There was a time when having a Blackberry in hand accorded a certain status to its user— that status being corporate success or value. There was a time that having a Blackberry was almost like having stock options.

There’s a irony not to be missed in the fact that the corporate IT departments Blackberry rode to its lofty status on eventually had to capitulate to the consumer revolution wrought by the iPhone, ownership of which accords no particular status that we see, based on the fact that nearly everyone in our local coffee shop seems to have one.

Goodbye, Blackberry; we hardly knew ye. We’ll file you away with our other memories, like the rotary phone.


Date posted: October 3, 2013

Mobile usage is on the move in all fronts. Morgan Stanley indicates that sometime in the next year, mobile users will surpass desktop users— a dramatic and significant shift.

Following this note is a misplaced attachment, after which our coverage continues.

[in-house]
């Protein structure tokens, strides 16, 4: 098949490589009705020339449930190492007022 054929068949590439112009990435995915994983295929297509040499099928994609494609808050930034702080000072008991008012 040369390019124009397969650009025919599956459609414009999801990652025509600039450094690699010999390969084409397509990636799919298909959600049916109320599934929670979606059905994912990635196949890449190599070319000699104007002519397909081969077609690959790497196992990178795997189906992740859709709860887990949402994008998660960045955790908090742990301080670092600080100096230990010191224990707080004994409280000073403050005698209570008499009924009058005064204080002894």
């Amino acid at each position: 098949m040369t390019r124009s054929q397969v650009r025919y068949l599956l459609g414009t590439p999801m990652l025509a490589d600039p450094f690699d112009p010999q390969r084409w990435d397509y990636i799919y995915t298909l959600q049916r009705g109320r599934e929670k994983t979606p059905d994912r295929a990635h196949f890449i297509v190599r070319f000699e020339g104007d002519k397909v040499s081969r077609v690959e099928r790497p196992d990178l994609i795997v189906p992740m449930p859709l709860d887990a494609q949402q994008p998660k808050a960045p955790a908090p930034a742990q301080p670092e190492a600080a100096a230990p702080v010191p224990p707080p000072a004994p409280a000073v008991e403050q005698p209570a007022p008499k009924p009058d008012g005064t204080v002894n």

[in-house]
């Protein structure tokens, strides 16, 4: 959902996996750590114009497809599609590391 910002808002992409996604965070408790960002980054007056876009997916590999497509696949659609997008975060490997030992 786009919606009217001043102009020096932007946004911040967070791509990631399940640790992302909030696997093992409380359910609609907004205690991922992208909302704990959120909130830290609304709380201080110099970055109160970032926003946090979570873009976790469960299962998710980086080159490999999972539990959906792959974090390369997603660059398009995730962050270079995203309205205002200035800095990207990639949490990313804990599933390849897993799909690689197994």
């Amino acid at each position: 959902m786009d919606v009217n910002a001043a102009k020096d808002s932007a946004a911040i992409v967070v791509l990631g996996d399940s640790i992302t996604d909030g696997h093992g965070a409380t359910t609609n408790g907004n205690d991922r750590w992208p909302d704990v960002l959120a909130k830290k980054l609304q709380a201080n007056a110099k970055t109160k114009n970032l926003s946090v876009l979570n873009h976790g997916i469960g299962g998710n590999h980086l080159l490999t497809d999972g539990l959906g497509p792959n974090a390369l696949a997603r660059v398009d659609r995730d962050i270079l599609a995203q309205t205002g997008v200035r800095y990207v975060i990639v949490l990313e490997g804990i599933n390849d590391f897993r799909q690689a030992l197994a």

As this is happening, data is proliferating. Market research firm IDC forecasts a 44-fold increase in data volumes between the end of the last decade and 2020. The Canadian bank CIBC puts the growth at 50x over the next decade. What’s fueling this explosive growth? Mobile is a major driver.

In an article on how the explosive growth in data is shaping mobile marketing, Business Insider provides an overview of the relationship between big data and mobile:

  • Big Data needs to be defined, and increasingly value is part of the definition. The classic attributes of Big Data are the three Vs— volume, variety, and
    velocity; but value is emerging as the fourth V. In order for data to be meaningful at all, it needs to be captured and stored efficiently.Then someone has to manage the data, analyze it, and extract value from it. Data, big or not, doesn’t add up to anything worthwhile if it doesn’t have value to someone.